A touching tribute to our nation’s warriors, “Always Lost: A Meditation on War,” meant to commemorate those who died in the Iraq and Afghanistan wars since the terrorist attacks on Sept. 11, 2001, is now on display at the Boulder City Library. The nationally touring arts and humanities exhibition will remain on display through March 11.
“This is an amazing exhibit that represents what our country has been through,” said Boulder City resident Jill Donahue. “Not a lot of people know it’s here so I hope veterans come see (it) and see what it’s about.”
Exhibit manager Amy Roby said she contacted Lynn Schofield-Dahl, library director, and told her she had the ability to take the exhibit to one more city in Nevada and wanted to make Boulder City the 13th and last place the exhibit visited before the tour concluded.
According to Roby, Boulder City was “the perfect place” to bring an exhibit like this because of its distinguished history with its veterans.
“She called and she was looking for a place to bring it before March ended, because that’s when the grant for the exhibit runs out,” Schofield-Dahl said. “Considering Boulder City’s connection with its veterans, it just seemed like a perfect match.”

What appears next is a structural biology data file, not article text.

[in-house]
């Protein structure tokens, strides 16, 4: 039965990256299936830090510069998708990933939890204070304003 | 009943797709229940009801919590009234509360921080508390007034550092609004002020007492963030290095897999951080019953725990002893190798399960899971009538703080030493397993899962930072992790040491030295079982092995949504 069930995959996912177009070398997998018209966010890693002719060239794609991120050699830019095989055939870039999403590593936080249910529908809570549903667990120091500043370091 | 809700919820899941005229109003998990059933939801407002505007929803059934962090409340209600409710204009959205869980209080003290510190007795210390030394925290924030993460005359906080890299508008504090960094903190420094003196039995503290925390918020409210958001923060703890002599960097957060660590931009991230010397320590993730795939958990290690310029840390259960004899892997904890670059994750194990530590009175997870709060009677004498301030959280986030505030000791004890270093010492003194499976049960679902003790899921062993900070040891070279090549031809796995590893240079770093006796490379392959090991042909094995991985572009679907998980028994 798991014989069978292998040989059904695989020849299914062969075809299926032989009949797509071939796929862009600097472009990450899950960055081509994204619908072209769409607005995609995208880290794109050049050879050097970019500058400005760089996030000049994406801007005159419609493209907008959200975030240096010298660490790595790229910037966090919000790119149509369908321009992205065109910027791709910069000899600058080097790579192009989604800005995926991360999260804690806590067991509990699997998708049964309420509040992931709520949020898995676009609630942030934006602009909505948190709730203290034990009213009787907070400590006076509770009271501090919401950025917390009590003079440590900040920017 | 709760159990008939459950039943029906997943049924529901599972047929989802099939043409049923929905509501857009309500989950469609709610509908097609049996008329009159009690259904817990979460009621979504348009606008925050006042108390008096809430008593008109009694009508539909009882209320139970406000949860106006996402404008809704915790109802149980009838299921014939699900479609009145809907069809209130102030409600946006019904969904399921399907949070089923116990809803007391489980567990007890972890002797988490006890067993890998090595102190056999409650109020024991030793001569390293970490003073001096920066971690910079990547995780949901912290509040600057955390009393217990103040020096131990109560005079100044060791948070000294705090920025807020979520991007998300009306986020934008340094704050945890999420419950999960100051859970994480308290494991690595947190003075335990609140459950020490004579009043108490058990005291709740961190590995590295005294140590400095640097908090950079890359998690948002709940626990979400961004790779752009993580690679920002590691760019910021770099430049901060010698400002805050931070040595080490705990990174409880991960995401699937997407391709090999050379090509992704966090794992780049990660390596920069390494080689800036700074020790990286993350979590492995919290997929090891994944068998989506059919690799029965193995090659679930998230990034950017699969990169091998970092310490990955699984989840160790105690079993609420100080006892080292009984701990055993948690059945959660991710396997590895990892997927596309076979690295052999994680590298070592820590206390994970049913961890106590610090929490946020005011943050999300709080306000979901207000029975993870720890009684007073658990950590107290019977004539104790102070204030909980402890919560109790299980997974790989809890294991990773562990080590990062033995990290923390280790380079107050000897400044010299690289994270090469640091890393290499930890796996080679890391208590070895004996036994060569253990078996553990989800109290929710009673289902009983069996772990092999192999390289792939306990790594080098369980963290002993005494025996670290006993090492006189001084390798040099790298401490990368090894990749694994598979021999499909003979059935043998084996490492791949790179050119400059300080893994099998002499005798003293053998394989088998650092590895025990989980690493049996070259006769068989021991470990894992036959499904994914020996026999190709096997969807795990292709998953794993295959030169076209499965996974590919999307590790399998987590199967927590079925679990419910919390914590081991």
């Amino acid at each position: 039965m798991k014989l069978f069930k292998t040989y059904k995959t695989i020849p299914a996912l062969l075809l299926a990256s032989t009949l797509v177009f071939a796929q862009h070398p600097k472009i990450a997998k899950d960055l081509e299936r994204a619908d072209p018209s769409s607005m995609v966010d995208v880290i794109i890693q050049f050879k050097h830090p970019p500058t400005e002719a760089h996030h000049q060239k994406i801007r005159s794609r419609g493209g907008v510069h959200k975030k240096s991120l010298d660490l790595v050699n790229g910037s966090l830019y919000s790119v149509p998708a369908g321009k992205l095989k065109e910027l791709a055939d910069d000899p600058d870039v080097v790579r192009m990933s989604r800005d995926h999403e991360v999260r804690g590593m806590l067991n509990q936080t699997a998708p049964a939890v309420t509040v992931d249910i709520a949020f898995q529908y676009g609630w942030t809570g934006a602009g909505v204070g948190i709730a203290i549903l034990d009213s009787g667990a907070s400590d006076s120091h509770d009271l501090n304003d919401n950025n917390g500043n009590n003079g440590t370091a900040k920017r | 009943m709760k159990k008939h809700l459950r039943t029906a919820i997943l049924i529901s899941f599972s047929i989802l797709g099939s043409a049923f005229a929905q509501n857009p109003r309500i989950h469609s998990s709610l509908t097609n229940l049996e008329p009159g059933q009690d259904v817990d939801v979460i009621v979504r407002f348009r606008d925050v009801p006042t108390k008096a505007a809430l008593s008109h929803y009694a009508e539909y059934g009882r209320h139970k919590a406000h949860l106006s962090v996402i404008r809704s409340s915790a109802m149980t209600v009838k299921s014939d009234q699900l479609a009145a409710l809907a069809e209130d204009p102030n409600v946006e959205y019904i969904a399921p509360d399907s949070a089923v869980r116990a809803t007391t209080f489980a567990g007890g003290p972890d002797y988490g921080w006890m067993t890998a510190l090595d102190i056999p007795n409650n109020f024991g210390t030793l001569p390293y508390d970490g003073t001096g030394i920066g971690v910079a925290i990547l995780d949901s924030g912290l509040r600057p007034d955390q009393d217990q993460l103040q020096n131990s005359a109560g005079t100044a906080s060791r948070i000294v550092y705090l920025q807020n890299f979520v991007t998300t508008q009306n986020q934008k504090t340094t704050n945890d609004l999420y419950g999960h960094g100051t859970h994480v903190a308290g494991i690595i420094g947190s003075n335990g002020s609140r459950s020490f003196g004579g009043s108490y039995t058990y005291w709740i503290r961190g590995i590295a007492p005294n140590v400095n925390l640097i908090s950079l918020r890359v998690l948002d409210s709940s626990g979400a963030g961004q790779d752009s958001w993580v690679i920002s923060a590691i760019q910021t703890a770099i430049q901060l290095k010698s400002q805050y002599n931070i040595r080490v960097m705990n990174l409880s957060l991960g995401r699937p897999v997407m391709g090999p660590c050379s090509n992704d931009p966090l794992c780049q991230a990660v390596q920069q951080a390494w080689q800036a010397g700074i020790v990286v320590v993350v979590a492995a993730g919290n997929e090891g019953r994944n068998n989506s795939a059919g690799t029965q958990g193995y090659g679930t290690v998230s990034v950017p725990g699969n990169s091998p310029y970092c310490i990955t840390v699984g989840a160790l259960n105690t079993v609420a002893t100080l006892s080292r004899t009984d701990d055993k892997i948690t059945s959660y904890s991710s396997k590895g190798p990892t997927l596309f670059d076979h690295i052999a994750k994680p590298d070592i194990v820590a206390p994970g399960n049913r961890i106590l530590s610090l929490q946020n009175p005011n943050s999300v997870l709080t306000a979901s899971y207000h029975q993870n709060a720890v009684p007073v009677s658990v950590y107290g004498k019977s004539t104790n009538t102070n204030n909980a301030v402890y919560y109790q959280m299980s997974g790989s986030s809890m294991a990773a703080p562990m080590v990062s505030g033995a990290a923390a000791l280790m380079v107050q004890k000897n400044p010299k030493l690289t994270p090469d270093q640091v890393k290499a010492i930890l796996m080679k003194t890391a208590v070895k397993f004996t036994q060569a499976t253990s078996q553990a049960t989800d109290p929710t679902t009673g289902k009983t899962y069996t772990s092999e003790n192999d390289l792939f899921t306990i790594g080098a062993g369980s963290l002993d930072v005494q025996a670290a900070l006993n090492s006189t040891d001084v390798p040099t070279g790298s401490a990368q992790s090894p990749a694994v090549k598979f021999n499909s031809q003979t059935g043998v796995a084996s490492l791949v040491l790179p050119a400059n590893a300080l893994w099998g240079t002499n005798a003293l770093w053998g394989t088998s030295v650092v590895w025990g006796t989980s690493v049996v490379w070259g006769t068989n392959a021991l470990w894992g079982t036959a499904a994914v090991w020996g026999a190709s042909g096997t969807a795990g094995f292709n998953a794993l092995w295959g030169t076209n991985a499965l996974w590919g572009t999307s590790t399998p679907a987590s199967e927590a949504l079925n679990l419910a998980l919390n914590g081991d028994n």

The main draw for this exhibit is a compilation of soldier’s individual pictures called the Wall of the Dead. This collection of photos documents every soldier who has died since the Iraq War started.
Don Carlson, a sociology professor at Western Nevada College in Carson City, along with English professor Marilee Swirczek came up with the idea of creating an exhibit to depict the cost of war in exhibition form.
Originally, the exhibition started out as a class project for Carlson. After viewing the New York Times’ Roster of the Dead in 2008, Carlson called the Iraq War “the most impersonal war the United States has ever fought,” and decided to turn his class project into what it is today.
“Not only do we have the (Nevada State) Veterans Home and the cemetery here, but so many of Boulder City’s residents are veterans, or relatives of veterans,” Schofield-Dahl said. “It is just so special to our culture here.”
For Schofield-Dahl, ties to the military run deep in her bloodline. Every single male member in her family has served in some branch of the military, tracing all the way back to the Civil War.
“This is just my way of trying to help,” she said proudly.
According to Schofield-Dahl, the war exhibit is going to serve as a test to see if the library is capable of holding more events like this. If successful, she plans to bring similar events for Boulder City residents to enjoy.
The exhibit is open to the public and available for viewing during regular operating hours. The Boulder City Library is at 701 Adams Blvd.
Contact reporter Juan Diego Pergentili at firstname.lastname@example.org or at 702-586-9401. Follow him on Twitter @jdpbcreview.